Viewers: in countries Watching now:
How shots are assembled, performances are revealed, and images are ordered are a few of the ingredients that turn a good film into a great film. This course shows filmmakers and film editors how to make critical creative and technical decisions and dynamically present their vision with Final Cut Pro. Author Abba Shapiro illustrates important techniques for putting shots together to create a short film, covering the entire post-production process—from organizing footage, crafting scenes, and editing dialog, to building montages and adding music. Each step of the process is rich with object lessons that are applicable to situations editors face in the real world.
Before you get started on any project, it's important to know as much about the project and the objective of the story, before you start cutting. So of course, reading the script is critical, and if there is a rough cut that might have been created onset, you should watch that just to get a sense of the flow of the story as the director envisioned it. Now I'm going to quickly scrub through this rough cut and talk about some of the highlights that we're going to be covering. And before I do that, I am going to go ahead and turn off something called scrubbing--it's right over here--it's just so you don't hear the sound as I move my cursor across the timeline.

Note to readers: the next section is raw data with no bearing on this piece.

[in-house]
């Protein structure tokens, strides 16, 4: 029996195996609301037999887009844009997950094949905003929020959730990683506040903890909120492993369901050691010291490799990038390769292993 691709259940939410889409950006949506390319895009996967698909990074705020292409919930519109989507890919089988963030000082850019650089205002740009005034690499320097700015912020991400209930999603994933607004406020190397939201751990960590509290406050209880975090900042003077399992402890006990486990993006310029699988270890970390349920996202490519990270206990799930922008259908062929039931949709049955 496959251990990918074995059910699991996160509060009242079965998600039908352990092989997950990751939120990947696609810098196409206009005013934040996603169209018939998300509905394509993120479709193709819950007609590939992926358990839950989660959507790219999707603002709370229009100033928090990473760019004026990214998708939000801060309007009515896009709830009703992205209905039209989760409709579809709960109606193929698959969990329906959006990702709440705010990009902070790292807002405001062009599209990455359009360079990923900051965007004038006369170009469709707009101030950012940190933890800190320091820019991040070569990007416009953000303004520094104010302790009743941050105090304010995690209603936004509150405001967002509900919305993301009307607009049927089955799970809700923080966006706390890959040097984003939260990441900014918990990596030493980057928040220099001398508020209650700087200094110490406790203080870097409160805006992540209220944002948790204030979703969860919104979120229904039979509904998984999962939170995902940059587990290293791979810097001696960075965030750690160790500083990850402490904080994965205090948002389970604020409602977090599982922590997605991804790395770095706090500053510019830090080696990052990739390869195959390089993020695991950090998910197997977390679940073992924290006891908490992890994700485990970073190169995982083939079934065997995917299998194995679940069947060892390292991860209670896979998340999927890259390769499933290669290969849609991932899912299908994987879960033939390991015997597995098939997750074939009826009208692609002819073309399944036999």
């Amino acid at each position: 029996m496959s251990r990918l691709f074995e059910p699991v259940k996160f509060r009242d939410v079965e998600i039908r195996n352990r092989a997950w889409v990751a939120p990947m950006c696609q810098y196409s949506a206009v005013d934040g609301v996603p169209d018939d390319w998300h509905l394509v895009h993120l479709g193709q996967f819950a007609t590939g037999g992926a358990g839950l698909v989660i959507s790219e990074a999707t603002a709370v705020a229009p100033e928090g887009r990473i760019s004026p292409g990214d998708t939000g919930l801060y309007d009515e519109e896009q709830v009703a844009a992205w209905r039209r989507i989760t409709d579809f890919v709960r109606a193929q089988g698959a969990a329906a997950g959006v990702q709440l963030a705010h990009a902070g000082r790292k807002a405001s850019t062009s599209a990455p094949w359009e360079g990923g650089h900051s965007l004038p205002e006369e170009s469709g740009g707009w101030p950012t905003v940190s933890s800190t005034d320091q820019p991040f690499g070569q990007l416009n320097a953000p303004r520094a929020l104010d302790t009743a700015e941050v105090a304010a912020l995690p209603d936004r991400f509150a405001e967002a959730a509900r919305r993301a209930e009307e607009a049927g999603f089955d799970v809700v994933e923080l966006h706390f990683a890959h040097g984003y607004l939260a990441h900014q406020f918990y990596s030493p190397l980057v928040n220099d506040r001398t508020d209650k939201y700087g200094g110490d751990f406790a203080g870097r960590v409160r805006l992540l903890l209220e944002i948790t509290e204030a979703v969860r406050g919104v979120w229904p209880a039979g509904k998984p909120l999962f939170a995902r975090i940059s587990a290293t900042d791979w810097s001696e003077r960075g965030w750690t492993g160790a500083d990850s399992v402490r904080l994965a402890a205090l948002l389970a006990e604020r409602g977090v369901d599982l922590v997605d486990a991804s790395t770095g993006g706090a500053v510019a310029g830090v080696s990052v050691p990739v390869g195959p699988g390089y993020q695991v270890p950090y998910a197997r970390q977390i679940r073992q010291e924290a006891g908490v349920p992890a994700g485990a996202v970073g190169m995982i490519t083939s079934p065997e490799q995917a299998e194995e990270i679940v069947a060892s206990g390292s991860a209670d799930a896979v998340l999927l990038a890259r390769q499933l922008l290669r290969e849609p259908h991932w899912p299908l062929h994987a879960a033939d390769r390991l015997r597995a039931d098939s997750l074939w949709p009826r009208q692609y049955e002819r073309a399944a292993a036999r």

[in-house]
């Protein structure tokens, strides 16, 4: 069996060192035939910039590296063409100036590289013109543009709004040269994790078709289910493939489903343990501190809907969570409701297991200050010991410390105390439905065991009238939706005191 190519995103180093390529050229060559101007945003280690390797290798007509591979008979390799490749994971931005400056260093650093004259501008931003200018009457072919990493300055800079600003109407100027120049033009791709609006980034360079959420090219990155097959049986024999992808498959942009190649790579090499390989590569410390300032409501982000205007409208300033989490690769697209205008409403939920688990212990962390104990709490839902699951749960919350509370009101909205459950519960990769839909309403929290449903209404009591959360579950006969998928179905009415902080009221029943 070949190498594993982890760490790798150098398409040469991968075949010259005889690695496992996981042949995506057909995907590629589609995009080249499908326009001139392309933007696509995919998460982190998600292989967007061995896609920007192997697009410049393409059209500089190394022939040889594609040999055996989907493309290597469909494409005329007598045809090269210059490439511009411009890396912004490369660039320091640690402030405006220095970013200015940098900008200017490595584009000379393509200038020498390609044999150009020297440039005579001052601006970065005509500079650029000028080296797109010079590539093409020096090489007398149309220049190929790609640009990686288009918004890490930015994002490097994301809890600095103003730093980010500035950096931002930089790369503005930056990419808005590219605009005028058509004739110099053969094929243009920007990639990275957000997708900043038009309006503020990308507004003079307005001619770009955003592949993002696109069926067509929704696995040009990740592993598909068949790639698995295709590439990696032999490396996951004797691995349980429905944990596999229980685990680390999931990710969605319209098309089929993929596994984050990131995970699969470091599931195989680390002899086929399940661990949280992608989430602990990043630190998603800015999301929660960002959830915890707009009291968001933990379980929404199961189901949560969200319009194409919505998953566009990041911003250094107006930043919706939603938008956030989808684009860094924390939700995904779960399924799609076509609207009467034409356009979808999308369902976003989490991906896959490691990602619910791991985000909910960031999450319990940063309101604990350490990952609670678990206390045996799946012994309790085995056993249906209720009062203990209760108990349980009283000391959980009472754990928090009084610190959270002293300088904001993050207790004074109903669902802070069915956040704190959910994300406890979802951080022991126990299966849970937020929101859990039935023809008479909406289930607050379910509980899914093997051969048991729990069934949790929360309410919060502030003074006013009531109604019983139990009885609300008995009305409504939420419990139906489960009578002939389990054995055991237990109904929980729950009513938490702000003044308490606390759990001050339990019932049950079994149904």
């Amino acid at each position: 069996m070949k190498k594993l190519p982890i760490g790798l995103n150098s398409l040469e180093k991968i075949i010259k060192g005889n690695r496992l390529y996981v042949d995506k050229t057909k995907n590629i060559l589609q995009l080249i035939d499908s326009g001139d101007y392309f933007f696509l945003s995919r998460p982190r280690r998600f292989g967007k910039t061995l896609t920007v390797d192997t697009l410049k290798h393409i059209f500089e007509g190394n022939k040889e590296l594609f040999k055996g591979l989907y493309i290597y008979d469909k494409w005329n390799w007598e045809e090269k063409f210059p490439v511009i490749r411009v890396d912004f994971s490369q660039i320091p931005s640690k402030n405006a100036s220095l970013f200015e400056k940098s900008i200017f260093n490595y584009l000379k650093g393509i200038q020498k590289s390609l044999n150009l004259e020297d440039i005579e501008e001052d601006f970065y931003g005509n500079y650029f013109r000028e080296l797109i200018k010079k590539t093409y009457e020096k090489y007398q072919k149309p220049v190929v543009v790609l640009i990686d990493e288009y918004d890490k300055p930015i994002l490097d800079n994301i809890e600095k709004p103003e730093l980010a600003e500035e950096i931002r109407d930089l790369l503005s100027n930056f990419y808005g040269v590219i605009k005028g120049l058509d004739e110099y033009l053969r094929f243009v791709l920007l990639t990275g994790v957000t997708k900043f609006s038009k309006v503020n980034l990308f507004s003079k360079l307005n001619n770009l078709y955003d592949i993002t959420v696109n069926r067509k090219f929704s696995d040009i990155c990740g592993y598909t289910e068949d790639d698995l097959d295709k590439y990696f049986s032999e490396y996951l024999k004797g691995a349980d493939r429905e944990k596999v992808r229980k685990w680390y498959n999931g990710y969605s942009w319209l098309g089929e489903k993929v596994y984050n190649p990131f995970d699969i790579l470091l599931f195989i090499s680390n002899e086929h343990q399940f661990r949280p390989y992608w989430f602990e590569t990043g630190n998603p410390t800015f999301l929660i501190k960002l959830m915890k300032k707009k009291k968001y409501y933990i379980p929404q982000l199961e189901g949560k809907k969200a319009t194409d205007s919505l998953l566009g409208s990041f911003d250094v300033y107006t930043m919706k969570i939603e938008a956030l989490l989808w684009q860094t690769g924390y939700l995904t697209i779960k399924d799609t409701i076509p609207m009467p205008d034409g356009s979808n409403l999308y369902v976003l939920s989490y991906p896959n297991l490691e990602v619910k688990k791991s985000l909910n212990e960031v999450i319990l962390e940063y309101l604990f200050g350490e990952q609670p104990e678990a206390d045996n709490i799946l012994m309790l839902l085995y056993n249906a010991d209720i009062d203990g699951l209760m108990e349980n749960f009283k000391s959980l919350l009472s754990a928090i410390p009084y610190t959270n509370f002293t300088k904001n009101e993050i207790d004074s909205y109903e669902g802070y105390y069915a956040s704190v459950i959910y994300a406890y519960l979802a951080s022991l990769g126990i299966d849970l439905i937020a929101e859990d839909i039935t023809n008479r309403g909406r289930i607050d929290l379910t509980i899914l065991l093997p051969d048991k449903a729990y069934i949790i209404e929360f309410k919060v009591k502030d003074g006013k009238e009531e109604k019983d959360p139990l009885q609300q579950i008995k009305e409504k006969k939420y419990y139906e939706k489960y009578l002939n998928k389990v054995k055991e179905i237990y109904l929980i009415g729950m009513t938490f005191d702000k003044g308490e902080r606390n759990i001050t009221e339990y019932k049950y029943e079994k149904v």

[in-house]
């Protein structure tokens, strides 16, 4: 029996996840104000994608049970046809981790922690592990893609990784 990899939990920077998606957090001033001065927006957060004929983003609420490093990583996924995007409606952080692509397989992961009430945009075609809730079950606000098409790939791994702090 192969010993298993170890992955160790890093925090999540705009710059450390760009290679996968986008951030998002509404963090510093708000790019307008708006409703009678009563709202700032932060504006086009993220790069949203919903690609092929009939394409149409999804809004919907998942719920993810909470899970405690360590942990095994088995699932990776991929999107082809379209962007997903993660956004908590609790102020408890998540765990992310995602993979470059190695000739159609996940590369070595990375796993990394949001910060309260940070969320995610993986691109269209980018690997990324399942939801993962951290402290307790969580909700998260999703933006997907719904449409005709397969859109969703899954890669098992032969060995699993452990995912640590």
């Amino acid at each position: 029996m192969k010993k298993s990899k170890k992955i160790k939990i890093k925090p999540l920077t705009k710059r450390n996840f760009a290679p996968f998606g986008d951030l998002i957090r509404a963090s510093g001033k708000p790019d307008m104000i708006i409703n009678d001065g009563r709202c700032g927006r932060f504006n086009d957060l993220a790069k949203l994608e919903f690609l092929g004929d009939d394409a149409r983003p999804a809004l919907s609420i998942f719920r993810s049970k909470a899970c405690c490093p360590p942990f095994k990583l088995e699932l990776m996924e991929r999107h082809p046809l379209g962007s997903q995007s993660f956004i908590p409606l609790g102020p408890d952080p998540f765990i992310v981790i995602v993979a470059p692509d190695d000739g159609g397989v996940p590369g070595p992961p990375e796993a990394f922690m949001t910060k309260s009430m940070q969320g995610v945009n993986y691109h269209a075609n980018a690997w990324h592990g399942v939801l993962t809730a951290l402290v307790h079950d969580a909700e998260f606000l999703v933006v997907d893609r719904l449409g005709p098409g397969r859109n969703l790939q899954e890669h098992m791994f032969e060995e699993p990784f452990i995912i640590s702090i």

You can leave this on because you might like to use it while editing, while some other editors find it distracting and they just turn it off from the very beginning. Now, the first scene we're going to look at and cut is this introductory scene, a dialog scene, that creates the conflict at the beginning of the story arc. The conflict will then build throughout the story until we get to the resolution. The next thing we look at is building a montage and why we would want to use a montage. And we'll go through the steps there, and it's a transitional scene into our third scene, which again, increases the conflict and the drama of the story.
So we'll be looking at this scene which is actually a multi-camera scene that we are going to shoot. There is also a flashback scene involved in this story, and I'm going to look at some alternatives to making it look like it took place in the past. Now my end result is different than what they did onset in this rough cut where they went to black and white. So, if you notice a discrepancy, don't worry, every editor will envision something differently. And finally, we'll look at the resolution of the arc and some color correction that will bring the story full circle.
So go ahead, if you haven't already watched it, watch the long rough cut, read the script, and get perspective on what you're about to edit.
There are currently no FAQs about Narrative Scene Editing with Final Cut Pro X v10.0.9.
Access exercise files from a button right under the course name.
Search within course videos and transcripts, and jump right to the results.
Remove icons showing you already watched videos if you want to start over.
Make the video wide, narrow, full-screen, or pop the player out of the page into its own window.
Click on text in the transcript to jump to that spot in the video. As the video plays, the relevant spot in the transcript will be highlighted.